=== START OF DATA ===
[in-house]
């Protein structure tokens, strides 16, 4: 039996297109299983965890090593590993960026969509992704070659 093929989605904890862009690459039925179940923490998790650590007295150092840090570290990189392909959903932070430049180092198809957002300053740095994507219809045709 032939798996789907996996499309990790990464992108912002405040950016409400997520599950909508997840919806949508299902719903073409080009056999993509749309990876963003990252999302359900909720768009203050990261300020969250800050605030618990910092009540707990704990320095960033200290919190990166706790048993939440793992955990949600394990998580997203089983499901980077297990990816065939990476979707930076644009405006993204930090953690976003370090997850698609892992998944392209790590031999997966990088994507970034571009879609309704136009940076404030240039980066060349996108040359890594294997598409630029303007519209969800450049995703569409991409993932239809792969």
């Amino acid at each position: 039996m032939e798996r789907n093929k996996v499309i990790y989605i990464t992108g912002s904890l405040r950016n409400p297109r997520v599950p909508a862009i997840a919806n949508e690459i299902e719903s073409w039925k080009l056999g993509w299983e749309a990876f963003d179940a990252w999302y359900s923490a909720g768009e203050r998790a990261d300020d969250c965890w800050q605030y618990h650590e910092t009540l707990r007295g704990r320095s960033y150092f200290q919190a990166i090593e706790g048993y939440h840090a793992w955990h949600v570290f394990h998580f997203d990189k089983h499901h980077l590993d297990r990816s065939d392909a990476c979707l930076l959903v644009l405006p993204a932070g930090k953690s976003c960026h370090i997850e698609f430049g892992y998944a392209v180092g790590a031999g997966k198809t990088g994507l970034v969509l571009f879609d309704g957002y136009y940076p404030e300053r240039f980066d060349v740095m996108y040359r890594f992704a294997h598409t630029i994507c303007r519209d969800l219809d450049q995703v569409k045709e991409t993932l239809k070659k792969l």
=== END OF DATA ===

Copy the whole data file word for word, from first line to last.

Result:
[in-house]
């Protein structure tokens, strides 16, 4: 039996297109299983965890090593590993960026969509992704070659 093929989605904890862009690459039925179940923490998790650590007295150092840090570290990189392909959903932070430049180092198809957002300053740095994507219809045709 032939798996789907996996499309990790990464992108912002405040950016409400997520599950909508997840919806949508299902719903073409080009056999993509749309990876963003990252999302359900909720768009203050990261300020969250800050605030618990910092009540707990704990320095960033200290919190990166706790048993939440793992955990949600394990998580997203089983499901980077297990990816065939990476979707930076644009405006993204930090953690976003370090997850698609892992998944392209790590031999997966990088994507970034571009879609309704136009940076404030240039980066060349996108040359890594294997598409630029303007519209969800450049995703569409991409993932239809792969």
């Amino acid at each position: 039996m032939e798996r789907n093929k996996v499309i990790y989605i990464t992108g912002s904890l405040r950016n409400p297109r997520v599950p909508a862009i997840a919806n949508e690459i299902e719903s073409w039925k080009l056999g993509w299983e749309a990876f963003d179940a990252w999302y359900s923490a909720g768009e203050r998790a990261d300020d969250c965890w800050q605030y618990h650590e910092t009540l707990r007295g704990r320095s960033y150092f200290q919190a990166i090593e706790g048993y939440h840090a793992w955990h949600v570290f394990h998580f997203d990189k089983h499901h980077l590993d297990r990816s065939d392909a990476c979707l930076l959903v644009l405006p993204a932070g930090k953690s976003c960026h370090i997850e698609f430049g892992y998944a392209v180092g790590a031999g997966k198809t990088g994507l970034v969509l571009f879609d309704g957002y136009y940076p404030e300053r240039f980066d060349v740095m996108y040359r890594f992704a294997h598409t630029i994507c303007r519209d969800l219809d450049q995703v569409k045709e991409t993932l239809k070659k792969l």